If her paintings tend to the overused term 'abstract' then her sculpture, her first true love, is certainly 'figurative'. Perhaps the technical use of her media - mostly clay brought to either a cast bronze or fired ceramic finish - force a slower consideration than her painted artwork.

We see masterfully realised dancers, bulls, gymnasts and equestrian pieces, and although more immediately decipherable than her paintings they are ironically more at hands length than the intensely personal expression of her paintings. Her delicately poised figures, her weighty bulls are talismans - they embody and stand for moments in time, of actions, of relationships, and even states of mind.

Originally from Galway, Selma has been based in Dublin for some years. This welcome return to the West of Ireland, of both artist and artwork is a remarkable 'Full Circle'

VIEW THE 2017 EXHIBITION 'Full Circle' >>>

Kenneth Webb & Susan Webb at The Kenny Gallery 


Webb - A Celebration

The paintings of Kenneth Webb & Susan Webb

A 64-year relationship between an artist and a gallery is rare but that is how long the painter Kenneth Webb and the Kenny Gallery have been working together. Since he first walked in their door in Galway, both the gallery and the artist’s work have gone through many changes. He has painted his way through a variety of themes and has a world-wide reputation. In all those years there has always been one constant in his work, colour!  

For Webb, even at 90 years of age colour is still fresh and magic and exciting and induces in him great bouts of painting. When an idea comes to him he cannot wait to get it down on canvas. His work has been described as ‘homage to the secret life of colour’. He is a dedicated painter who is constantly driven to bold new experiments in paint.

He started to teach his daughter Susan to paint when she was about three years old. She was a keen learner and held her first solo exhibition when she was just eighteen. Since then she has developed a serious reputation as an accomplished artist who specialises in equestrian paintings and studies of animals. She has been the recipient of many important commissions and still manages to find time to run The Irish School of Landscape Painting from her studio in Ashford, County Wicklow.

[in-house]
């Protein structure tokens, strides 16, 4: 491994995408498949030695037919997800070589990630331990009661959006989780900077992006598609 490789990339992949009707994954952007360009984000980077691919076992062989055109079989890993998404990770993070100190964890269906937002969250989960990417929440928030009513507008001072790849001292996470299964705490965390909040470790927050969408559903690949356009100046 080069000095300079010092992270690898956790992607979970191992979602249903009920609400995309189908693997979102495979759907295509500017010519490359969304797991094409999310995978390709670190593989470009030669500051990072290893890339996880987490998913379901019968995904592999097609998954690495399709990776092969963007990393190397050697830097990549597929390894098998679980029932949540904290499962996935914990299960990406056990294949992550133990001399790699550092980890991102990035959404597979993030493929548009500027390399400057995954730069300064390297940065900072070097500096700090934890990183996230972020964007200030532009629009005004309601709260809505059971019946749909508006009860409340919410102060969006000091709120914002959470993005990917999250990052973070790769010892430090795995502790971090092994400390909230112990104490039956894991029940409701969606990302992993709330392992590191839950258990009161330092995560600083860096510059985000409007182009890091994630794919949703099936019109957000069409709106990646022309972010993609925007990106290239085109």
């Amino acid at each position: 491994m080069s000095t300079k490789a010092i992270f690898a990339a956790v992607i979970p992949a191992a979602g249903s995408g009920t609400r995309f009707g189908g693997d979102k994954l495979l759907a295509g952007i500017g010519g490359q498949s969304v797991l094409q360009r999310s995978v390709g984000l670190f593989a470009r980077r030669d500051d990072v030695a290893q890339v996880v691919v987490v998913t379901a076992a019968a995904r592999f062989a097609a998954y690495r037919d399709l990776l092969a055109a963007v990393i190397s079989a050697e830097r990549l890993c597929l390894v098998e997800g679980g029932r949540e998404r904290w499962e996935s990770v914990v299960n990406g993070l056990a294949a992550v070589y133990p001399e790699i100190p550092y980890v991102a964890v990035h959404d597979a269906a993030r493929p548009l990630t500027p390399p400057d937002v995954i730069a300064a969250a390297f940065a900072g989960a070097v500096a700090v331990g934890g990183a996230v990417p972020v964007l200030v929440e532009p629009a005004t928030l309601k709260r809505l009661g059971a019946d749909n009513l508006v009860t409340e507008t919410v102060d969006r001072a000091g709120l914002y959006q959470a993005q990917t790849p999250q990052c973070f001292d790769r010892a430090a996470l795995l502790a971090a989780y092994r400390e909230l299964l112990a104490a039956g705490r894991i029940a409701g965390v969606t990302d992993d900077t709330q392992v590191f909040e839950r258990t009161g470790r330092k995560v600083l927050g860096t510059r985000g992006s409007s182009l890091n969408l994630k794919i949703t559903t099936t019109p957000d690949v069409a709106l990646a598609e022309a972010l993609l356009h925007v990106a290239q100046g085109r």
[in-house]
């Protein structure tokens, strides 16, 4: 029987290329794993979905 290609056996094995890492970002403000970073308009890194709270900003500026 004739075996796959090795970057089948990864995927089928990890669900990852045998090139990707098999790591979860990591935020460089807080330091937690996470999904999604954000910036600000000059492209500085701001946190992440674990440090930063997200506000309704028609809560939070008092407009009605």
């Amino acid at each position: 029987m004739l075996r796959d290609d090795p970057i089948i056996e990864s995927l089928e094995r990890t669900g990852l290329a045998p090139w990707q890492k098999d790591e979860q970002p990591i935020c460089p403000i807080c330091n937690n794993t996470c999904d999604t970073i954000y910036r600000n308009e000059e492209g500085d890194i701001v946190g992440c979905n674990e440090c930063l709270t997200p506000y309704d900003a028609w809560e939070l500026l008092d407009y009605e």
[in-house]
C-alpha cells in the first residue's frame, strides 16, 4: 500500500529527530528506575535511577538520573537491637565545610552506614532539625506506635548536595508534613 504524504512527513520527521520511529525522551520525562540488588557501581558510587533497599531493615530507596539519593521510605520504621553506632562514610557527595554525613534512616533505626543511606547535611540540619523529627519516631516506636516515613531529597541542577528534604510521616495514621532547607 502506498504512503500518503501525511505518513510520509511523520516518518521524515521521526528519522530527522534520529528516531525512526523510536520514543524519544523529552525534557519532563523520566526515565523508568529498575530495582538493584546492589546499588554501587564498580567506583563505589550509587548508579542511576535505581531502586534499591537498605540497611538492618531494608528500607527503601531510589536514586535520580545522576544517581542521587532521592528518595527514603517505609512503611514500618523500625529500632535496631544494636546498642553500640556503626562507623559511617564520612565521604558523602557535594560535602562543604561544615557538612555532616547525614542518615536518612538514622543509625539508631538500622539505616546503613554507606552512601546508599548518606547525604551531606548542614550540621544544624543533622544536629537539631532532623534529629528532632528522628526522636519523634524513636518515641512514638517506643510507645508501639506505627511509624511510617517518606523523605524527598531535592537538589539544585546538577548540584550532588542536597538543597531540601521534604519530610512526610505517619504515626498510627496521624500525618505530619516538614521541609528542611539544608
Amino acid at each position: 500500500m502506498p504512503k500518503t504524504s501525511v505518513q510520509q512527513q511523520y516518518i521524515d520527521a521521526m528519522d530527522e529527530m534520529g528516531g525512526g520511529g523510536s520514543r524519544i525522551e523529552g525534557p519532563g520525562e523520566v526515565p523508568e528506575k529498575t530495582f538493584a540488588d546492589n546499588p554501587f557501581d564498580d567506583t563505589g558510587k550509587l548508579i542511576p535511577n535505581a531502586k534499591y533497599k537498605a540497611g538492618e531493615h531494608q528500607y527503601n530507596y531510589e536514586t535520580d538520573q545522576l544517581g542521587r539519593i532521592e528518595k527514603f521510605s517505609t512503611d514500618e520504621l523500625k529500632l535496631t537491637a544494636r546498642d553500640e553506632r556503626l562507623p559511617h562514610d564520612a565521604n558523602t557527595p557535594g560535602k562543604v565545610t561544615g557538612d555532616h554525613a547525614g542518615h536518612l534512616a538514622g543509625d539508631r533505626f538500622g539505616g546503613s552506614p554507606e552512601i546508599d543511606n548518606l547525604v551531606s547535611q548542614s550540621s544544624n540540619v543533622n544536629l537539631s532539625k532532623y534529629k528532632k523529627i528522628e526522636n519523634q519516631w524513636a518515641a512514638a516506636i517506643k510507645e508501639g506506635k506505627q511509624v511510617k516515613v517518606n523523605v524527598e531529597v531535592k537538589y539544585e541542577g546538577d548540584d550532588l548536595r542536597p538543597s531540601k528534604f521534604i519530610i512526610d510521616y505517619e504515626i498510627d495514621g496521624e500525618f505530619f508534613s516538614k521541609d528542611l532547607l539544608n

This exhibition includes a return to some favourite subjects for Kenneth, the bogs and bog pools, the wildflowers and rocks of Connemara, and for Susan it is a series of images of horses racing, hunting, grazing, ponies in the landscape etc. Finally, a painting by 17-year-old Tanitha is proof of her grandfather’s and aunt’s ability to pass on the gift to the next generation.


John Behan RHA at The Kenny Gallery 

JOHN BEHAN RHA – New Works – from 13 October

JOHN BEHAN is one of Ireland’s leading artists. His first exhibition in Kennys was in 1970. He is an artist’s artist, a modest man with a terrific work ethic who has had solo exhibitions in virtually every corner of this country. His reputation extends well beyond Ireland’s borders and his public sculptures feature in many countries throughout the world. He is a great traveller and invariably brings back ideas and images from whatever country he has visited and he combines these ‘foreign’ influences with his own highly personal interpretation of Irish mythology. 



VIEW Exhibition Catalogue (PDF) >>> 


Fran McCann at The Kenny Gallery 

FRAN McCANN – New Works – from 24 November

FRAN McCANN grew up in Belfast and always loved art. His day job took him abroad for many years, but he never stopped drawing and painting. He eventually moved back to Ireland with his family and established a school of painting in Gort. He has had numerous exhibitions here and on the continent. He works in great bursts of energy, always with a palette knife. He is a good musician and many of his images have a musical theme, sometimes Jazz and sometimes traditional Irish music.  In recent years, the landscape of his hinterland has also become a feature of his work. 


Bernard Canavan at The Kenny Gallery ...coming in spring 2018 


Bernard Canavan was born in Co. Longford. His family had a small shop, but they lost so many customers through emigration in the 1950’s, that they were forced to emigrate too. He went to Britain and because of his interest and ability in art, he began to record, in paint, the Irish emmigrant experience there. There is nothing romantic about his paintings, these are raw images of navvies in trenches, on diggers, in open trucks, in the pub, of women in the cafe, in the dance hall, in the bus queue, of nurses in the nurses home etc. This exhibition will also focus on 1950’s Ireland, the very unromantic place these emigrants left behind.


& other events to be announced…